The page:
The Intel central processing unit (CPU) we will talk about here has already shown up in the technical specifications of two notebooks, one from Dell and one from Lenovo.
The laptops in question are called Lenovo IdeaPad S300
and Dell Inspiron 13z
. They are the types that aim to serve customers not interested in playing games but who like their notebooks light and slim.
The CPU found in their specs is called Pentium 997 and will be released in the fourth quarter of the year.
It has two x86 cores (each working at 1,600 MHz), a cache memory (L3) of 2 MB and integrated HD graphics.
There is no Turbo Boost support, which means that the clock speed cannot go any higher when applications could use a boost.
Another feature that is absent is Hyper-Threading, which would make the system “believe” that the CPU has twice the number of cores (logical cores versus physical ones).
There is also the matter of this being a CPU based on the Sandy Bridge micro-architecture, rather than Ivy Bridge.
To sum up, the Pentium 997 is a previous-generation processor, but one with a thermal design power of just 17W and the highest clock speed among Sandy Bridge ULV Pentium units.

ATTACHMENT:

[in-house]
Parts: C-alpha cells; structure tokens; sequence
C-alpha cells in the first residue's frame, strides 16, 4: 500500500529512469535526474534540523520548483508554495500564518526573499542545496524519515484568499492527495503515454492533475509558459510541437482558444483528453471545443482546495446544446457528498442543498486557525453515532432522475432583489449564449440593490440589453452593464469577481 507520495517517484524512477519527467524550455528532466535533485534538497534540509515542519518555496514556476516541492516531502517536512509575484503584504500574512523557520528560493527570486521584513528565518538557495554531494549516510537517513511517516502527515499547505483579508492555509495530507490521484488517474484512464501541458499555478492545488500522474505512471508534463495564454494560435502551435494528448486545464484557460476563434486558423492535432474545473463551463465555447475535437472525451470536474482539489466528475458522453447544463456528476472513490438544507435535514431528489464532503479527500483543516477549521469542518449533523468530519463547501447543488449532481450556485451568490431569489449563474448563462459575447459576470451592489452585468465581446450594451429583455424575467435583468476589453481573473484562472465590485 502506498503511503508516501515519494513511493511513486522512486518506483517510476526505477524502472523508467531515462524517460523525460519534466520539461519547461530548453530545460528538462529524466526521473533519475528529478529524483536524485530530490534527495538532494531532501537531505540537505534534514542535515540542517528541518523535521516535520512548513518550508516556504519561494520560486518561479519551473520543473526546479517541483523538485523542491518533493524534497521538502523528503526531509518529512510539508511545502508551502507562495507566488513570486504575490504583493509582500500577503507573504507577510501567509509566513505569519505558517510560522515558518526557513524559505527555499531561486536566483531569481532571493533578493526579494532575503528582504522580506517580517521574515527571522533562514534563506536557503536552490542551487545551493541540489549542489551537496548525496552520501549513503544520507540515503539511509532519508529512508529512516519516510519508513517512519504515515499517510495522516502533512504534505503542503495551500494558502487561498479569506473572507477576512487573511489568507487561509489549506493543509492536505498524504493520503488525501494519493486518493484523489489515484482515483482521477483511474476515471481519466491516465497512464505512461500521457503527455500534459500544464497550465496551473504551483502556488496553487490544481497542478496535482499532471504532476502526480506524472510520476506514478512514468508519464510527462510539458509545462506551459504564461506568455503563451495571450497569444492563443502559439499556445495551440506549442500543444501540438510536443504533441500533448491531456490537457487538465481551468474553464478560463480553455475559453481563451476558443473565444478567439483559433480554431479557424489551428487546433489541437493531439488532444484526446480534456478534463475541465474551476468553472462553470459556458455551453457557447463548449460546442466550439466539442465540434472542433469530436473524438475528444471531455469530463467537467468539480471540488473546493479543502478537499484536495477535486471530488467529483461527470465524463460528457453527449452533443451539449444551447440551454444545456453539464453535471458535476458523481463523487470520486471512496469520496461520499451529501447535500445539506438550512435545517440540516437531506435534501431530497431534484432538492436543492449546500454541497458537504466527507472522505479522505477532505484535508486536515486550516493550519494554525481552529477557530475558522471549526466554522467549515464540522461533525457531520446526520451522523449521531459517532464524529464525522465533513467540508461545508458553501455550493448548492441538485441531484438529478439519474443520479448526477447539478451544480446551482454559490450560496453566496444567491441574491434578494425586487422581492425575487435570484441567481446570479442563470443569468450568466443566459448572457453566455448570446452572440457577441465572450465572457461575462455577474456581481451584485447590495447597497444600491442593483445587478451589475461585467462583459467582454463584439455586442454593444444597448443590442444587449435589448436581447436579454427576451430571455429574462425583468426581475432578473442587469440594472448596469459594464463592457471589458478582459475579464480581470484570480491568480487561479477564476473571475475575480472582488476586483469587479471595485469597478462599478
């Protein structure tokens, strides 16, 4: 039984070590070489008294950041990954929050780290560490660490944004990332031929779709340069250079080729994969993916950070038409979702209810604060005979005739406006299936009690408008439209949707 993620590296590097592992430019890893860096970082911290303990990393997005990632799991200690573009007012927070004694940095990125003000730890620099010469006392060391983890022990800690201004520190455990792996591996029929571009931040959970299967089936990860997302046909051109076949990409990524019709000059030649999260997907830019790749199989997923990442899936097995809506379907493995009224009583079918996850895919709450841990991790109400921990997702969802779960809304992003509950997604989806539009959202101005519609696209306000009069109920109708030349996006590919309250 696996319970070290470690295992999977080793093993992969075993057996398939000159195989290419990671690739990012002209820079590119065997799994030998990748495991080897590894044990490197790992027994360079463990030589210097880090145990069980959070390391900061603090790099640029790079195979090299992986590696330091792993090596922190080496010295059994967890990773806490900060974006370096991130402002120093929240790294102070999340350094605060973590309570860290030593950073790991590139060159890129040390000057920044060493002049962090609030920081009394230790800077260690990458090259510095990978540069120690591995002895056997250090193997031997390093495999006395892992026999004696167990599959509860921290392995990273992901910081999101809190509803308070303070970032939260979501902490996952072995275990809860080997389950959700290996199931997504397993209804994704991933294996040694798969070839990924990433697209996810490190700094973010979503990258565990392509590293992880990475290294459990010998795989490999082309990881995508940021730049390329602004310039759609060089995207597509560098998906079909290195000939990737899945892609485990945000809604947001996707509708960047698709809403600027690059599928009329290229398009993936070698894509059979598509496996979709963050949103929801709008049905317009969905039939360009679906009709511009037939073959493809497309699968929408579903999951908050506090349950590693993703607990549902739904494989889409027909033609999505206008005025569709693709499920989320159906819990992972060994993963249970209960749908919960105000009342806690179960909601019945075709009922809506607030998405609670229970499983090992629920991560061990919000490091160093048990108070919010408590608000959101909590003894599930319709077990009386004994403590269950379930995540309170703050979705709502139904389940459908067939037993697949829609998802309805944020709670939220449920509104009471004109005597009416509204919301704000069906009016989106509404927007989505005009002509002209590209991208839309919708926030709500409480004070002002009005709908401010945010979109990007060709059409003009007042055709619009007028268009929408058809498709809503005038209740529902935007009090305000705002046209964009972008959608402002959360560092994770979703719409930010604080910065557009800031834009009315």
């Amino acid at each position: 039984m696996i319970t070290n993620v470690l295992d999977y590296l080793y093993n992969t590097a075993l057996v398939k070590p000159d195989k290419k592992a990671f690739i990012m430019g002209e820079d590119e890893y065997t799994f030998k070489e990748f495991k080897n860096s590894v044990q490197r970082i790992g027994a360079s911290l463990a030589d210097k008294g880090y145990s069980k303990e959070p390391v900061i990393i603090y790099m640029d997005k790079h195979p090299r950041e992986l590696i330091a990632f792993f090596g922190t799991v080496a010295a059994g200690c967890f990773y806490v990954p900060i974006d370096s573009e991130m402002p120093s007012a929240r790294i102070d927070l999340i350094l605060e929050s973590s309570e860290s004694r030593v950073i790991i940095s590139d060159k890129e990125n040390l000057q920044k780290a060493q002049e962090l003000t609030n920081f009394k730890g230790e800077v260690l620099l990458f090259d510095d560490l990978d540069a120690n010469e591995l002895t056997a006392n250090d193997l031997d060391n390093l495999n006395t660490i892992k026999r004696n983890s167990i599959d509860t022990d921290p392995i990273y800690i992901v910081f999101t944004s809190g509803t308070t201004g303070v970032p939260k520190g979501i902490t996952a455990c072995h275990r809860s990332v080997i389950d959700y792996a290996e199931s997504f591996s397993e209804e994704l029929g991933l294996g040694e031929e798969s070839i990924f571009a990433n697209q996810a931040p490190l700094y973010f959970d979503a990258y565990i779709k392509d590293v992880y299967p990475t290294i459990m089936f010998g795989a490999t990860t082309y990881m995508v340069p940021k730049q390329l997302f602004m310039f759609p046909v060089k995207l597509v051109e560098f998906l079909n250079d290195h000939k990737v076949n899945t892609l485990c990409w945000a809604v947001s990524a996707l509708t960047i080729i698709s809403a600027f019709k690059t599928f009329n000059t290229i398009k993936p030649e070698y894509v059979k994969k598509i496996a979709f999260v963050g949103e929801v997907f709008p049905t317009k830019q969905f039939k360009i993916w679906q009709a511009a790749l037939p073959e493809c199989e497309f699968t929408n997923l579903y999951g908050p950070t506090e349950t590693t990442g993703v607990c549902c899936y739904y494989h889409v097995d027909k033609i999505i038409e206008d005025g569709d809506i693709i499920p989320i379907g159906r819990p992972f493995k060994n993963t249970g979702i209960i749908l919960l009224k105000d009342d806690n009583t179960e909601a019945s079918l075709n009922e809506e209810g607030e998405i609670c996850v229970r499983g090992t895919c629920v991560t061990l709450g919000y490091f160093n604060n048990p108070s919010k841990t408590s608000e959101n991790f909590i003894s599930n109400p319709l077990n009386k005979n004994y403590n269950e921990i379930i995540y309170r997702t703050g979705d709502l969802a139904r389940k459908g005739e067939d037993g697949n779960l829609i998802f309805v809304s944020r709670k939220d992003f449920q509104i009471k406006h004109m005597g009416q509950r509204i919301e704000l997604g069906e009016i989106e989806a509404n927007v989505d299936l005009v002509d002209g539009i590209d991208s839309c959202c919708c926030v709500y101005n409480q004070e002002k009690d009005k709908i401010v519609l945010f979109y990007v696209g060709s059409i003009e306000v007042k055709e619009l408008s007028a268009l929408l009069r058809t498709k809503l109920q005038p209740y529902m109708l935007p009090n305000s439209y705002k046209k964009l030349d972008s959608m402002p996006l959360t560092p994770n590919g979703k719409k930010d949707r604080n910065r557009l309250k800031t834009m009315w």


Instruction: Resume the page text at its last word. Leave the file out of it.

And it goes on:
Fortunately for those who are particularly careful about what they buy, an Ivy Bridge-based CPU will be released alongside this Pentium 997, with a 200 MHz advantage in terms of clock speed. The price difference should be negligible, but not all laptops are guaranteed to have both up for grabs.
Intel's Pentium line will continue to be faced with AMD's Athlon and Sempron CPUs, so we can already see the signs of a nice competition. After all, AMD is moving its chips forward as well, even designing them with Trinity cores
Athlon II will be quite a bit faster than the Intel ULV Pentium 997, which could be a particularly large problem for Intel if AMD does what it plans to do with APUs and sells them at a fraction of what they could cost